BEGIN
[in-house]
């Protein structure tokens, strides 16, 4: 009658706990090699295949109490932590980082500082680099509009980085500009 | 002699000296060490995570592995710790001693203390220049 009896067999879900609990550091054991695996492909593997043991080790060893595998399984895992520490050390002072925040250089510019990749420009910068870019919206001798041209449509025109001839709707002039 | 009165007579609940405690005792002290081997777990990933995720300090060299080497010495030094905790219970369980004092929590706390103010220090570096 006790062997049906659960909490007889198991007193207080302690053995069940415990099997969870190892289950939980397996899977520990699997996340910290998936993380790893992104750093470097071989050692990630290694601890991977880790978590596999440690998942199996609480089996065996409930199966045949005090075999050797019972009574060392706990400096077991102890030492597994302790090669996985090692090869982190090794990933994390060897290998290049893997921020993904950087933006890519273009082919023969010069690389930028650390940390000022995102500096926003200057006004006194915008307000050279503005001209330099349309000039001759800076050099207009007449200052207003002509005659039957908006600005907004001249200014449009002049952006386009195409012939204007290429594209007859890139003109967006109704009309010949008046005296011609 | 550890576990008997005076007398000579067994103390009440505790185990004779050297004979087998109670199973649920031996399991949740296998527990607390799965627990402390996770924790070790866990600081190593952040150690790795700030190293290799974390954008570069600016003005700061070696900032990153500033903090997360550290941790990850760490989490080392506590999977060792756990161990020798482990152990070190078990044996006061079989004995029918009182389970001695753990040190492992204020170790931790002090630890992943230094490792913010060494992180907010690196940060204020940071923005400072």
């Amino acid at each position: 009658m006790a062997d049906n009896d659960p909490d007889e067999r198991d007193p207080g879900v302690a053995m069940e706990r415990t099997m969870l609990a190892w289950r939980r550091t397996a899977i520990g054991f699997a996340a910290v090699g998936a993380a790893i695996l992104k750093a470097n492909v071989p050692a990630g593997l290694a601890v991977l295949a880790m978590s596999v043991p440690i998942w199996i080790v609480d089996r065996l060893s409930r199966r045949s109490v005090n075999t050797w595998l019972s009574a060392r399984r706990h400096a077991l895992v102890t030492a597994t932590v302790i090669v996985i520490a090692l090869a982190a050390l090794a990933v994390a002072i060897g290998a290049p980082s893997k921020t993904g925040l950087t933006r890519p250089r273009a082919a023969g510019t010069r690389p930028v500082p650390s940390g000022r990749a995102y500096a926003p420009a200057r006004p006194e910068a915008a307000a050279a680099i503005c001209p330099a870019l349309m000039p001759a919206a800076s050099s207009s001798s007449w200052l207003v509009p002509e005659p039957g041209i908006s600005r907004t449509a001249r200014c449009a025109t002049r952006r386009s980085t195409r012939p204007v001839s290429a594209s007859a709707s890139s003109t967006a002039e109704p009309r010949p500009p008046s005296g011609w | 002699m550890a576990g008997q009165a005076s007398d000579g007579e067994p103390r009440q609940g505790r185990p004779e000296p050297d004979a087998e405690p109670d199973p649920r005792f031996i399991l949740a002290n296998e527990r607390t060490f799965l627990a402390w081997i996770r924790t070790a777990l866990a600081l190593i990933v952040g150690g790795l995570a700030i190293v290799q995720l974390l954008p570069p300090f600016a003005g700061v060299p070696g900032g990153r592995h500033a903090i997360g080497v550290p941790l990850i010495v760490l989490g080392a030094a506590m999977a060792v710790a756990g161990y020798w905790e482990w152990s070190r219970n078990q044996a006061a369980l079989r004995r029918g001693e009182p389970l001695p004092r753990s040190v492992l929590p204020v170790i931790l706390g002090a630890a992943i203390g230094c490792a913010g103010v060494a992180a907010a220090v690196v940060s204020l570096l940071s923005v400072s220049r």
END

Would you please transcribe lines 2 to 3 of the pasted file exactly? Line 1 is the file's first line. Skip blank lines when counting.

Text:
């Protein structure tokens, strides 16, 4: 009658706990090699295949109490932590980082500082680099509009980085500009 | 002699000296060490995570592995710790001693203390220049 009896067999879900609990550091054991695996492909593997043991080790060893595998399984895992520490050390002072925040250089510019990749420009910068870019919206001798041209449509025109001839709707002039 | 009165007579609940405690005792002290081997777990990933995720300090060299080497010495030094905790219970369980004092929590706390103010220090570096 006790062997049906659960909490007889198991007193207080302690053995069940415990099997969870190892289950939980397996899977520990699997996340910290998936993380790893992104750093470097071989050692990630290694601890991977880790978590596999440690998942199996609480089996065996409930199966045949005090075999050797019972009574060392706990400096077991102890030492597994302790090669996985090692090869982190090794990933994390060897290998290049893997921020993904950087933006890519273009082919023969010069690389930028650390940390000022995102500096926003200057006004006194915008307000050279503005001209330099349309000039001759800076050099207009007449200052207003002509005659039957908006600005907004001249200014449009002049952006386009195409012939204007290429594209007859890139003109967006109704009309010949008046005296011609 | 550890576990008997005076007398000579067994103390009440505790185990004779050297004979087998109670199973649920031996399991949740296998527990607390799965627990402390996770924790070790866990600081190593952040150690790795700030190293290799974390954008570069600016003005700061070696900032990153500033903090997360550290941790990850760490989490080392506590999977060792756990161990020798482990152990070190078990044996006061079989004995029918009182389970001695753990040190492992204020170790931790002090630890992943230094490792913010060494992180907010690196940060204020940071923005400072």
């Amino acid at each position: 009658m006790a062997d049906n009896d659960p909490d007889e067999r198991d007193p207080g879900v302690a053995m069940e706990r415990t099997m969870l609990a190892w289950r939980r550091t397996a899977i520990g054991f699997a996340a910290v090699g998936a993380a790893i695996l992104k750093a470097n492909v071989p050692a990630g593997l290694a601890v991977l295949a880790m978590s596999v043991p440690i998942w199996i080790v609480d089996r065996l060893s409930r199966r045949s109490v005090n075999t050797w595998l019972s009574a060392r399984r706990h400096a077991l895992v102890t030492a597994t932590v302790i090669v996985i520490a090692l090869a982190a050390l090794a990933v994390a002072i060897g290998a290049p980082s893997k921020t993904g925040l950087t933006r890519p250089r273009a082919a023969g510019t010069r690389p930028v500082p650390s940390g000022r990749a995102y500096a926003p420009a200057r006004p006194e910068a915008a307000a050279a680099i503005c001209p330099a870019l349309m000039p001759a919206a800076s050099s207009s001798s007449w200052l207003v509009p002509e005659p039957g041209i908006s600005r907004t449509a001249r200014c449009a025109t002049r952006r386009s980085t195409r012939p204007v001839s290429a594209s007859a709707s890139s003109t967006a002039e109704p009309r010949p500009p008046s005296g011609w | 002699m550890a576990g008997q009165a005076s007398d000579g007579e067994p103390r009440q609940g505790r185990p004779e000296p050297d004979a087998e405690p109670d199973p649920r005792f031996i399991l949740a002290n296998e527990r607390t060490f799965l627990a402390w081997i996770r924790t070790a777990l866990a600081l190593i990933v952040g150690g790795l995570a700030i190293v290799q995720l974390l954008p570069p300090f600016a003005g700061v060299p070696g900032g990153r592995h500033a903090i997360g080497v550290p941790l990850i010495v760490l989490g080392a030094a506590m999977a060792v710790a756990g161990y020798w905790e482990w152990s070190r219970n078990q044996a006061a369980l079989r004995r029918g001693e009182p389970l001695p004092r753990s040190v492992l929590p204020v170790i931790l706390g002090a630890a992943i203390g230094c490792a913010g103010v060494a992180a907010a220090v690196v940060s204020l570096l940071s923005v400072s220049r």